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Chimney Maintenance: Don’t Risk Fire

Chimney maintenance and proper cleaning are key steps to keeping your family safe and warm as the temperatures drop. Chimney Maintenance should be done annually if you use your fireplaceNeglected chimneys accumulate creosote, a combustible byproduct of charred wood, along their walls. Add to that a high internal flue temperature and you’ve got a potentially dangerous chimney fire on your hands.

The best way to avoid a house fire caused by the fireplace or chimney is to hire a professional chimney sweep to inspect for cracks and loose bricks. He’ll also clean your chimney. Chimney inspections are typically broken down into three categories:

Level 1 is a standard, annual inspection for chimneys that have no major changes to investigate. The inspector will check the interior and exterior, as well as the chimney connection. The general soundness of the chimney will be checked, and any obstructions will be noted.

Level 2 is an inspection that follows a change in fuel type or changes to the shape or materials in the flue.

Level 3 is rare. These inspections are conducted when a hazard is suspected. Typically, part of the building or chimney is removed to examine the chimney thoroughly. Once your chimney gets the all-clear, you should follow some basic safety tactics when it comes to your chimney and the vicinity of the fireplace or woodstove.

Chimney Maintenance YOU Can Do:

  • If your fireplace doesn’t have a glass door, use a wire mesh screen.
  • Use seasoned hardwoods that have been split for six months to a year. “Green” wood creates more creosote. Don’t burn your Christmas tree (pine creates more creosote) or be tempted to throw wrapping paper, boxes, or trash into the fireplace.
  • If you have trees that hang over the house near the chimney, make sure branches and leaves are at least 15 feet away.
  • Cap your chimney. A top that has wire mesh along the sides will keep out rain and snow, birds, and other critters that might be running around on the roof.
  • If you try to burn too much wood, the chimney can crack and you run the risk of creosote build-up. Burn wood on a grate placed near the back of the fireplace.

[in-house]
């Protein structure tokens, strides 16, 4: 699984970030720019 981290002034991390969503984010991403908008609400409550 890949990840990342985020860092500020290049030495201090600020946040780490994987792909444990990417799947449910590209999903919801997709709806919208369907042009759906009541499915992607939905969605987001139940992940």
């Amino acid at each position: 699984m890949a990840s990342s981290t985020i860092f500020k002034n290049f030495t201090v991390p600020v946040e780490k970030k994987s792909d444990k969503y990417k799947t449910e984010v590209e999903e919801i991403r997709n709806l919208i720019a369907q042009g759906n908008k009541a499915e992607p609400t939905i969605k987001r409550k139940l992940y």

While carbon monoxide poisoning can result from poorly functioning home appliances and heating systems, it can also come from poorly maintained chimneys. Make sure there is no debris of any kind blocking your chimney, as carbon monoxide can then accumulate inside the house.

Most importantly, when it comes to chimney maintenance, install and maintain smoke and carbon monoxide detectors inside and outside of bedrooms. Replace the batteries each season and test the detectors regularly. If the detectors are more than 10 years old, replace them.

Check here for more helpful tips on periodic home maintenance. Contact Brown and Reaves Services for any heating or plumbing problems you can’t solve on your own. 843-497-9867 or Contact Us Here.

*These Chimney Maintenance tips were courtesy of Popular Mechanics.com

Cozy Up With a Gas Fireplace

For centuries, homeowners have gathered around a fire to keep warm, chat and cook their meals. Today, most American homes have central heating, but the allure of a fire hasn’t diminished — whether it’s a wood-burning fireplace, a free-standing gas stove or, in a pinch, even the image of a burning log on a midnight television screen!

While there’s something to be said for the sounds and smell of a wood-burning fireplace, a lot of homeowners are opting for the ease of a gas insert. Wood-burning fireplaces provide great ambience, but they can’t beat the easy, no-fuss efficiency of gas. Today’s gas fireplaces look realistic, need minimal maintenance and can heat an entire room.

There are three kinds of gas fireplaces.

  • Gas inserts: This is gas fireplace that can be fitted into an existing wood burning fireplace.
  • Built-ins: A fireplace that can be installed into the wall where there wasn’t one previously
  • Log sets: Gas burners that sit in existing fireplaces and are more for aesthetics than heat

Gas Fireplace Costs: $2,000 to $5,000 for the fireplace and installation. This is not a DIY project and should be handled by someone who can verify that the fireplace is vented properly.

Ventilation:

Although a gas fireplace doesn’t emit the smoke or leave ashes like a traditional wood-burning fireplace, they do emit carbon monoxide and other chemicals. Many gas fireplaces and inserts are vented versions that recycle air and exhaust directly through an exterior opening.

However, a vent-free gas fireplace can be installed anywhere because they don’t require access to an exterior wall opening. They are required to be cleaner burning and have an oxygen-depletion sensor that will shut off the fireplace if the level of oxygen is too low in the room. Vent-free gas fireplaces are not allowed in California, New York City and a few other places.

Pros of Going Gas:

A gas fireplace can be built nearly anywhere in your home and provides a clean, low-maintenance look of a fireplace. You can control the temperature of the fire with a built-in thermostat and can start the fire with a switch or button. Unlike wood-burning fires, gas fireplaces are efficient and return as much as “75 to 99 percent of a fuel’s energy back as heat,” according to “This Old House.” Some gas fireplaces have built-in fans which can heat an entire room quickly.

Cons of Going Gas:

For most people, the cost of installation and the gas or propane to run it is a big enough turn-off due to cost. Additionally, there are some environmental concerns with gas fireplaces, specifically vent-free versions due to carbon monoxide output.

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